Down to one.
The Oakland Raiders fired Reggie McKenzie on Monday, which will leave Chris Grier of the Miami Dolphins as the NFL’s lone African-American general manager once Ozzie Newsome of the Baltimore Ravens steps down, as long planned, from his position at the end of the season. For a league with 32 teams that continues to emphasize its supposed commitment to diversity in management, that’s an awful look.
The 2016 NFL executive of the year, McKenzie joined the list of top black decision-makers recently purged from professional sports’ most successful league. At the conclusion of the 2016 season, the NFL had seven black general managers. Before last season, the Buffalo Bills fired Doug Whaley. Then late in 2017, the New York Giants and Cleveland Browns fired Jerry Reese and Sashi Brown, respectively, within the same week.
Former Houston Texans general manager Rick Smith is on a one-year sabbatical as his wife fights cancer and is not expected to return to the team. And in Miami, Grier, who directs the team’s draft and oversees the personnel staff, reports to Mike Tannenbaum, Dolphins executive vice president of football operations.
The fact is, the NFL is an overwhelmingly African-American league, in which almost 70 percent of the players are black. The league’s message about it being all-in on inclusion is seriously undercut by, well, the facts. McKenzie’s departure from the Raiders merely provides the latest reminder.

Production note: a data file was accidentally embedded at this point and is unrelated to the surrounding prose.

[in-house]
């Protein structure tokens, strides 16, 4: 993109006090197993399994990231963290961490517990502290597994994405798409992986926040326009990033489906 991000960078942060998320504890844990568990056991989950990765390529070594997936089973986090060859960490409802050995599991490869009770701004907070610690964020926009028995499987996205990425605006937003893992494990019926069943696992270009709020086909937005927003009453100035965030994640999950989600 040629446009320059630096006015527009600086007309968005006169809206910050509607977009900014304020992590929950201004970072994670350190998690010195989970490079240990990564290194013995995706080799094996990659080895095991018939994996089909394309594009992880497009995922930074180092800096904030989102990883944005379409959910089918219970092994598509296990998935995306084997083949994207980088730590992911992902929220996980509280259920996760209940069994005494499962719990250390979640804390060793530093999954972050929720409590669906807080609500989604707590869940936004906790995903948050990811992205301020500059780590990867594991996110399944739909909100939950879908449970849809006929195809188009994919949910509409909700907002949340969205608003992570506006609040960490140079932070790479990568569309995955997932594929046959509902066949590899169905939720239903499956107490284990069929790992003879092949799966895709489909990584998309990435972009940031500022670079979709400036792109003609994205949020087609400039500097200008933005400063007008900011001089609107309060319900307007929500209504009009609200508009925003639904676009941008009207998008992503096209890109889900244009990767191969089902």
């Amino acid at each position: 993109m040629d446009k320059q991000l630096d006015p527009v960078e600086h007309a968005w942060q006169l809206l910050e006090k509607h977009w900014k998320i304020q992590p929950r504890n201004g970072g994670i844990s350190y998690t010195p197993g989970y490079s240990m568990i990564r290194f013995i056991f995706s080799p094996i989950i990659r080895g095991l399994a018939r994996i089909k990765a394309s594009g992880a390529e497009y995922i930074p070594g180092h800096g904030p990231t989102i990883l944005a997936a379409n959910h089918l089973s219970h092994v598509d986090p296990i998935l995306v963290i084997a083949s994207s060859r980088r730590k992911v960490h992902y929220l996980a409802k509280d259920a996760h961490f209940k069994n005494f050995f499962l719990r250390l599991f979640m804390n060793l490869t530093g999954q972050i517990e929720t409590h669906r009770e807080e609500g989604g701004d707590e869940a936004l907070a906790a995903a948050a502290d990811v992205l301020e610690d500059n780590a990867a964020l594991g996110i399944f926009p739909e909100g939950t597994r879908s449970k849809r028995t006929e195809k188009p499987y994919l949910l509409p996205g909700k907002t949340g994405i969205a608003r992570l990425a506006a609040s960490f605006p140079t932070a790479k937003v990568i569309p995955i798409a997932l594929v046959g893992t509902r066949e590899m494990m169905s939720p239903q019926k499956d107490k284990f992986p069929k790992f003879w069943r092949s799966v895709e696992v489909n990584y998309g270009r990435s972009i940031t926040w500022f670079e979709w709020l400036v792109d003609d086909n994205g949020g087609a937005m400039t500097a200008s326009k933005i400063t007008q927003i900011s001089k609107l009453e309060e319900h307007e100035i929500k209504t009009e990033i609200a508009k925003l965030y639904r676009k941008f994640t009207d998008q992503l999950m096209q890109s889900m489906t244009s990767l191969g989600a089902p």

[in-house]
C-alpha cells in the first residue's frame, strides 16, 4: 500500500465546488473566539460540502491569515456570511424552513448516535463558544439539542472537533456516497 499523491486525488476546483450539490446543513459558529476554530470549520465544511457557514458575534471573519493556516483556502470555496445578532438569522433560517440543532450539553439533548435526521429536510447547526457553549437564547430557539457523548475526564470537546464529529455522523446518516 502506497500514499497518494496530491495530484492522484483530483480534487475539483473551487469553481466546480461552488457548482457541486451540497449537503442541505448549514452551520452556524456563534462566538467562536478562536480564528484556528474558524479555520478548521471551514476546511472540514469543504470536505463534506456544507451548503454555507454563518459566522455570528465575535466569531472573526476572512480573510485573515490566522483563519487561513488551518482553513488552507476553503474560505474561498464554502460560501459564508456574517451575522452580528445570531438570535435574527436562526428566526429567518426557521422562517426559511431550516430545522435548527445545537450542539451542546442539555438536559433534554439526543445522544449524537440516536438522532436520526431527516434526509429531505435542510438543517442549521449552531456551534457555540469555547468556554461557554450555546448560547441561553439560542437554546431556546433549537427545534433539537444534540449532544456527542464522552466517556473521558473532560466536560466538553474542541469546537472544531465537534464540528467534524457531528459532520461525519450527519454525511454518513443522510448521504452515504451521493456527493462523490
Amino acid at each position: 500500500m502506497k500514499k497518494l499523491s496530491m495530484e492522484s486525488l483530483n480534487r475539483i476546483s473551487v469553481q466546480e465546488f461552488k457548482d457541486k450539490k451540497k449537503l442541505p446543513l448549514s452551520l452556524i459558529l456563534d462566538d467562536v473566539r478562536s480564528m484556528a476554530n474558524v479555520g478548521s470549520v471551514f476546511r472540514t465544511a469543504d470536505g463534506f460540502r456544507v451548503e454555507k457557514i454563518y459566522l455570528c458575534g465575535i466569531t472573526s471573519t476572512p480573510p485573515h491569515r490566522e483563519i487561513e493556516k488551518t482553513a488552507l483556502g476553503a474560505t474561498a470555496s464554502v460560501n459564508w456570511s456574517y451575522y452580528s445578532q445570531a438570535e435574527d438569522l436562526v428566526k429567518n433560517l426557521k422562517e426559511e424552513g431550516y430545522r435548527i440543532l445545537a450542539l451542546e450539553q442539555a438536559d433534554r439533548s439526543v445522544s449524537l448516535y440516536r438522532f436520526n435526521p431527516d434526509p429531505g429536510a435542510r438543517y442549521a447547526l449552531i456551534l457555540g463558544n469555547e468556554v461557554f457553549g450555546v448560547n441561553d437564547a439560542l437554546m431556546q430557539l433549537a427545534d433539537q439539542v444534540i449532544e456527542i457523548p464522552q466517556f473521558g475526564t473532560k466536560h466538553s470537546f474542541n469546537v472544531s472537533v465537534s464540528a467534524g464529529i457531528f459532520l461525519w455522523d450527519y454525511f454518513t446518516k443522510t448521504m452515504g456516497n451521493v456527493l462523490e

McKenzie inherited a hot mess in 2012, joining a franchise long in a state of disrepair. The Raiders hadn’t qualified for the playoffs since 2002. They had a weak roster and an awful salary cap situation. McKenzie jump-started a turnaround by working through the cap problems and absolutely nailing the 2014 draft, selecting linebacker Khalil Mack fifth overall and getting quarterback Derek Carr with the fourth pick of the second round. Quickly, Mack, the Associated Press 2016 Defensive Player of the Year, and Carr became Pro Bowl franchise pillars. In 2016, the Raiders went 12-4 and finally ended their postseason drought at 13 seasons. But the Raiders slipped to 6-10 last season.
Once owner Mark Davis persuaded former head coach Jon Gruden to return to the franchise – Gruden reportedly received a 10-year, $100 million contract that includes the final say in personnel matters – the writing was on the wall that McKenzie would be pushed toward the door.